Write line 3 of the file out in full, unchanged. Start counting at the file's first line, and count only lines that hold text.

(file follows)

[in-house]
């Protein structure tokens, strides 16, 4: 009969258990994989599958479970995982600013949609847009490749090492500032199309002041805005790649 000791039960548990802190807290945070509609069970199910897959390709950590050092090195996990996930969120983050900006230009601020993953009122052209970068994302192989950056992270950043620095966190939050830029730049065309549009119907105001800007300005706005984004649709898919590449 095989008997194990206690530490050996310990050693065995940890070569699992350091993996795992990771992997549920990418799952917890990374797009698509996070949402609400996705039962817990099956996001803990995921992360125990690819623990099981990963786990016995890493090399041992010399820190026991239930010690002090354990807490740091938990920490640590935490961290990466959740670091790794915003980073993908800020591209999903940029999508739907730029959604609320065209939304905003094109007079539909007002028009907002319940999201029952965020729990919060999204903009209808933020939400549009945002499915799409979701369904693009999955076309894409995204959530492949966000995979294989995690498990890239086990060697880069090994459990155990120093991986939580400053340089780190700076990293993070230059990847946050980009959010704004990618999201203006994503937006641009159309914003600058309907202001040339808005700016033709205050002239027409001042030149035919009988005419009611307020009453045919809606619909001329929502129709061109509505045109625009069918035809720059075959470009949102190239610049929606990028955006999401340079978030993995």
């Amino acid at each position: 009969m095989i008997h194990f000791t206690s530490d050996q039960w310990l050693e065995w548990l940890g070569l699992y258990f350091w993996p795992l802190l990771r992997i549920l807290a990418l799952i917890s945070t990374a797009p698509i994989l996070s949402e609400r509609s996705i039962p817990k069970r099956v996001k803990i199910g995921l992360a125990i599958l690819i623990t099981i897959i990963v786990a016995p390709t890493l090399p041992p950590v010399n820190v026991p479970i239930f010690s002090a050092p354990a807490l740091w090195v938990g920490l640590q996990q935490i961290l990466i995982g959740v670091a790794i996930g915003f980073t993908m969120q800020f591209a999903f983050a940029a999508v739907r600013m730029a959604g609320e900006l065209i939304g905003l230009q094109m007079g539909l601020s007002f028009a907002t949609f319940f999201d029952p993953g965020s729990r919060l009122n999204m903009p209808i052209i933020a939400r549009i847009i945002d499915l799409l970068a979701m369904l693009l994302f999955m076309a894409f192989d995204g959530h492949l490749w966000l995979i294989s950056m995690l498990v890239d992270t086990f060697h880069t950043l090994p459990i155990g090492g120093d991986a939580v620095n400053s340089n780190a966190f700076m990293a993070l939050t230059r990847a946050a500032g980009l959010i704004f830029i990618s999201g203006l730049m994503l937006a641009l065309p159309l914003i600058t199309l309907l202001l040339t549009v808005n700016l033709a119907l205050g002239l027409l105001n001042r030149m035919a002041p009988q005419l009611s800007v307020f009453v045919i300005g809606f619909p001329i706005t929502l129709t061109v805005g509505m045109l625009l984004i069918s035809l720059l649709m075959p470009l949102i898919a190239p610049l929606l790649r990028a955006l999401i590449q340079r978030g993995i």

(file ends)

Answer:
């Amino acid at each position: 009969m095989i008997h194990f000791t206690s530490d050996q039960w310990l050693e065995w548990l940890g070569l699992y258990f350091w993996p795992l802190l990771r992997i549920l807290a990418l799952i917890s945070t990374a797009p698509i994989l996070s949402e609400r509609s996705i039962p817990k069970r099956v996001k803990i199910g995921l992360a125990i599958l690819i623990t099981i897959i990963v786990a016995p390709t890493l090399p041992p950590v010399n820190v026991p479970i239930f010690s002090a050092p354990a807490l740091w090195v938990g920490l640590q996990q935490i961290l990466i995982g959740v670091a790794i996930g915003f980073t993908m969120q800020f591209a999903f983050a940029a999508v739907r600013m730029a959604g609320e900006l065209i939304g905003l230009q094109m007079g539909l601020s007002f028009a907002t949609f319940f999201d029952p993953g965020s729990r919060l009122n999204m903009p209808i052209i933020a939400r549009i847009i945002d499915l799409l970068a979701m369904l693009l994302f999955m076309a894409f192989d995204g959530h492949l490749w966000l995979i294989s950056m995690l498990v890239d992270t086990f060697h880069t950043l090994p459990i155990g090492g120093d991986a939580v620095n400053s340089n780190a966190f700076m990293a993070l939050t230059r990847a946050a500032g980009l959010i704004f830029i990618s999201g203006l730049m994503l937006a641009l065309p159309l914003i600058t199309l309907l202001l040339t549009v808005n700016l033709a119907l205050g002239l027409l105001n001042r030149m035919a002041p009988q005419l009611s800007v307020f009453v045919i300005g809606f619909p001329i706005t929502l129709t061109v805005g509505m045109l625009l984004i069918s035809l720059l649709m075959p470009l949102i898919a190239p610049l929606l790649r990028a955006l999401i590449q340079r978030g993995i």